Oliacha, who was not represented by a lawyer, looked calm in court, smiling and laughing with journalists who questioned him. When asked if he had gone to train in Somalia with al-Shabab, he said: "I would not even give that information to police."

Oliacha was arrested Tuesday night by members of an elite paramilitary wing of the Kenya police at his house in a city slum.

Monday's two blasts came about a week after hundreds of Kenyan forces moved into neighboring Somalia to attack al-Shabab militants who the government blames for a string of kidnappings in recent weeks, including those of four Europeans, on Kenyan soil. One of the Europeans – a quadriplegic French woman – has since died in captivity. Al-Shabab, Somalia's most dangerous militant group, threatened to carry out terror attacks in Kenya in retaliation.

Police say Oliacha is a Kenyan and not ethnic Somali. During his arrest he was found with six guns, 13 grenades and hundreds of bullets in his house in a slum called Kayole in eastern Nairobi. Oliacha admitted to possession of the weapons in court on Wednesday.

Analysts have raised doubts as to whether al-Shabab was behind the Nairobi grenade attacks that targeted working-class Kenyans.

Given al-Qaida's preference for large-scale attacks, the twin blasts did not bear the hallmarks of a major, well-planned terror assault. A U.S. warning also had said likely targets would include shopping malls and night clubs where foreigners congregate.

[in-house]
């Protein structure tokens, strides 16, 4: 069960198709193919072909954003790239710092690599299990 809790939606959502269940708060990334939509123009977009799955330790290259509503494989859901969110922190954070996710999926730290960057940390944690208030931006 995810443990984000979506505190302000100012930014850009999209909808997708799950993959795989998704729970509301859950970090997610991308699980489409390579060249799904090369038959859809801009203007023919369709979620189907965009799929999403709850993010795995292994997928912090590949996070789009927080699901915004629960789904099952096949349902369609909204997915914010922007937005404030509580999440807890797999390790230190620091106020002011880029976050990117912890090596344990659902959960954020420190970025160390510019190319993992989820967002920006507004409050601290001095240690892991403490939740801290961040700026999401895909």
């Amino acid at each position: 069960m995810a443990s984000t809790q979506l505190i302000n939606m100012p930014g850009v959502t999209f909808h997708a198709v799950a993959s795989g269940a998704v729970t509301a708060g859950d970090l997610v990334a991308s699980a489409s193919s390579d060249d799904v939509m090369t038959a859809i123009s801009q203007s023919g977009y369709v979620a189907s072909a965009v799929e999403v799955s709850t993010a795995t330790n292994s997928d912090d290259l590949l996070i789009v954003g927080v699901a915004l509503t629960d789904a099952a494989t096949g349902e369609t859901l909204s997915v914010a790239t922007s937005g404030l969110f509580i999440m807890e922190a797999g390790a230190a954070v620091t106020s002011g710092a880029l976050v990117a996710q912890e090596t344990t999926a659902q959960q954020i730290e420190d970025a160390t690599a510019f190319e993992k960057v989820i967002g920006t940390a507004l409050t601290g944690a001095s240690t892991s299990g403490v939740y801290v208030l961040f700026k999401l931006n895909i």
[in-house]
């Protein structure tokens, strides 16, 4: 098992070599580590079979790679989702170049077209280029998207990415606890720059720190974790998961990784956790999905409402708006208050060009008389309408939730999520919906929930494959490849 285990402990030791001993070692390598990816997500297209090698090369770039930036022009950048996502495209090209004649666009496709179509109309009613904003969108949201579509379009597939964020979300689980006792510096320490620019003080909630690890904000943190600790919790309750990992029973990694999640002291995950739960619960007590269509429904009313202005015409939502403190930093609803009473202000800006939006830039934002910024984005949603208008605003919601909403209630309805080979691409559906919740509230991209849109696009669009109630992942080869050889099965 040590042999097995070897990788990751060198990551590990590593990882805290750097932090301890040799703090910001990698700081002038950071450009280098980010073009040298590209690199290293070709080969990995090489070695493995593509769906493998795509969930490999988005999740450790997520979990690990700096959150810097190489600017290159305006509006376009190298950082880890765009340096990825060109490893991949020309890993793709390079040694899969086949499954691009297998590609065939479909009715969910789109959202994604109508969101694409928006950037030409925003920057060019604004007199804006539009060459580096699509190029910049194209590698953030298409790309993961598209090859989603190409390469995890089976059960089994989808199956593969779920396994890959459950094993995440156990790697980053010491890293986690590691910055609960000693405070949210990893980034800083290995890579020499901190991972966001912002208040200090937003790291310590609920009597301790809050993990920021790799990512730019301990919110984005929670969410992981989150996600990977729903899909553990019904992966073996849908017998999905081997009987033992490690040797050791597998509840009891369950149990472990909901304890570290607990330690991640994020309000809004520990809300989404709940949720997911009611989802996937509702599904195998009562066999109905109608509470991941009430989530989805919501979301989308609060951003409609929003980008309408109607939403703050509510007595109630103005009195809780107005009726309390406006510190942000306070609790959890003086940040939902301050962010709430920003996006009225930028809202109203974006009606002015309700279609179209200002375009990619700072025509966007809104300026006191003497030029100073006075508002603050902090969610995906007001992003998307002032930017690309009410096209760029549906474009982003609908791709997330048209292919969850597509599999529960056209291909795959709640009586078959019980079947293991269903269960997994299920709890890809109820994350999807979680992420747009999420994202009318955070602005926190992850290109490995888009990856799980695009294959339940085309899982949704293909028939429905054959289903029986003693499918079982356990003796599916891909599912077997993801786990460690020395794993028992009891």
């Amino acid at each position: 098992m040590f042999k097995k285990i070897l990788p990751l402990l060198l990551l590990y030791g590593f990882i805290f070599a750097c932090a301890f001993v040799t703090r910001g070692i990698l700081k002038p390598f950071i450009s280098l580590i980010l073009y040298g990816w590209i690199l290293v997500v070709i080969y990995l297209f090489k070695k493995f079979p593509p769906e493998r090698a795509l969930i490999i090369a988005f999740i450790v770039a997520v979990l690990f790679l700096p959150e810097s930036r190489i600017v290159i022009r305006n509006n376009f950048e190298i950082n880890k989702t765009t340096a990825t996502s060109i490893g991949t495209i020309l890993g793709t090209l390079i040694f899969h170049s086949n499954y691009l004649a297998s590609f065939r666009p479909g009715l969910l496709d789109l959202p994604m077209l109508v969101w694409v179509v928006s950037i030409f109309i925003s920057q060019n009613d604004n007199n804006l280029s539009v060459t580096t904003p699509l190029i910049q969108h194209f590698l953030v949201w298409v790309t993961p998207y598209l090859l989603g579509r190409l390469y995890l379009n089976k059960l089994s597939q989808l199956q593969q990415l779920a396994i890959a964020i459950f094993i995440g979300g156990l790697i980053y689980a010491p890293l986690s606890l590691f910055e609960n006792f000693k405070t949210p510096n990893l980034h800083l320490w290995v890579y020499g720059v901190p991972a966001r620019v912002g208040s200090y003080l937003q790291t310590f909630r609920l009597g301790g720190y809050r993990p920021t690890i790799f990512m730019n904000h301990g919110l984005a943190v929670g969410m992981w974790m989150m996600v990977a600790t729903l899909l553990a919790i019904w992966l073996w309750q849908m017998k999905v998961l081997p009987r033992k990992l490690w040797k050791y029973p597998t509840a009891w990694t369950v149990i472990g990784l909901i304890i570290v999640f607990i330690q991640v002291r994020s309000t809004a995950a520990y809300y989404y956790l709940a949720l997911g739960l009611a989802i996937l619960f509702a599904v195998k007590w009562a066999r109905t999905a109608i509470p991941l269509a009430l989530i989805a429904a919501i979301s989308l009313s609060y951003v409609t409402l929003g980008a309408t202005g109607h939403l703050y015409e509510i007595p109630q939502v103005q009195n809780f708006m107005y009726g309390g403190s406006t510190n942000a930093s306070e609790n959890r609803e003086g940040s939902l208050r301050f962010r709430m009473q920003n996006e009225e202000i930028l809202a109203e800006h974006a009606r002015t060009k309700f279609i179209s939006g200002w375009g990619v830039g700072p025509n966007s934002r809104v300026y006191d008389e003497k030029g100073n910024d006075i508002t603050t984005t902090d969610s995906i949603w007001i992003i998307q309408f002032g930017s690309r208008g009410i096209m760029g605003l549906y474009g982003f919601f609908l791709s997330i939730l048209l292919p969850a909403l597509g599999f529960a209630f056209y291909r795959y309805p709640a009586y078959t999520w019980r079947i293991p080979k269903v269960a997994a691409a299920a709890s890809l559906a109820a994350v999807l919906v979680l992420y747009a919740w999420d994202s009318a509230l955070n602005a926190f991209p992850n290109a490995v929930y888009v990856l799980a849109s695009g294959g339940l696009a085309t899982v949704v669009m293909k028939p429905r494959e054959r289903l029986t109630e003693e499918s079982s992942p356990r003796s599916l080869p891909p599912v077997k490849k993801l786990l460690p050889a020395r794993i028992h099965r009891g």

Kenya Attacks: Elgive Bwire Oliacha, Al Shabaab Member, Pleads Guilty
 

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Where I live it's the Crips and the Bloods
 

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Somali Islamist Militants Rally Against Kenya

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MOGADISHU, Somalia — Islamist militants rallied hundreds of supporters outside Somalia’s capital on Thursday to call for attacks on Kenya, saying, “We want huge blasts,” while Kenyan authorities reported an assault inside Kenya, with at least four people killed in an ambush near the Somali border.

While it remained unclear who was responsible for the attack — in which a rocket-propelled grenade was shot at a car in northern Kenya — it comes just days after twin grenade attacks rocked Kenya’s capital, Nairobi, which the police say were linked to the Somali Islamist militants known as the Shabab.

Kenya sent hundreds of troops, backed by tanks and gunships, into Somalia this month in a premeditated military campaign against the Shabab, who have threatened terrorist attacks in Nairobi in retaliation, warning Kenyans to “not let the flames of this war spill over into your country.”

The threats have left Kenyans and the United States jittery, with the American Embassy in Kenya warning of credible terrorist threats, specifically to shopping malls and nightclubs.

But the recent attacks in Kenya have hit small targets with small weapons. The grenade attacks this week hit a local pub and a bus stop, leaving one dead and more than 20 wounded.

On Thursday, a Kenyan government official in Nairobi suggested to local news organizations that Kenya would negotiate with the Shabab and halt its military offensive if the Shabab denounced violence.

“If the Al Shabab would like to discuss and engage with the Kenyan government, our channels are very open,” Richard Onyonka, the assistant foreign affairs minister, told The Daily Nation.

But in Somalia on Thursday, Shabab leaders called for the group’s supporters and cells in Kenya to hit back harder.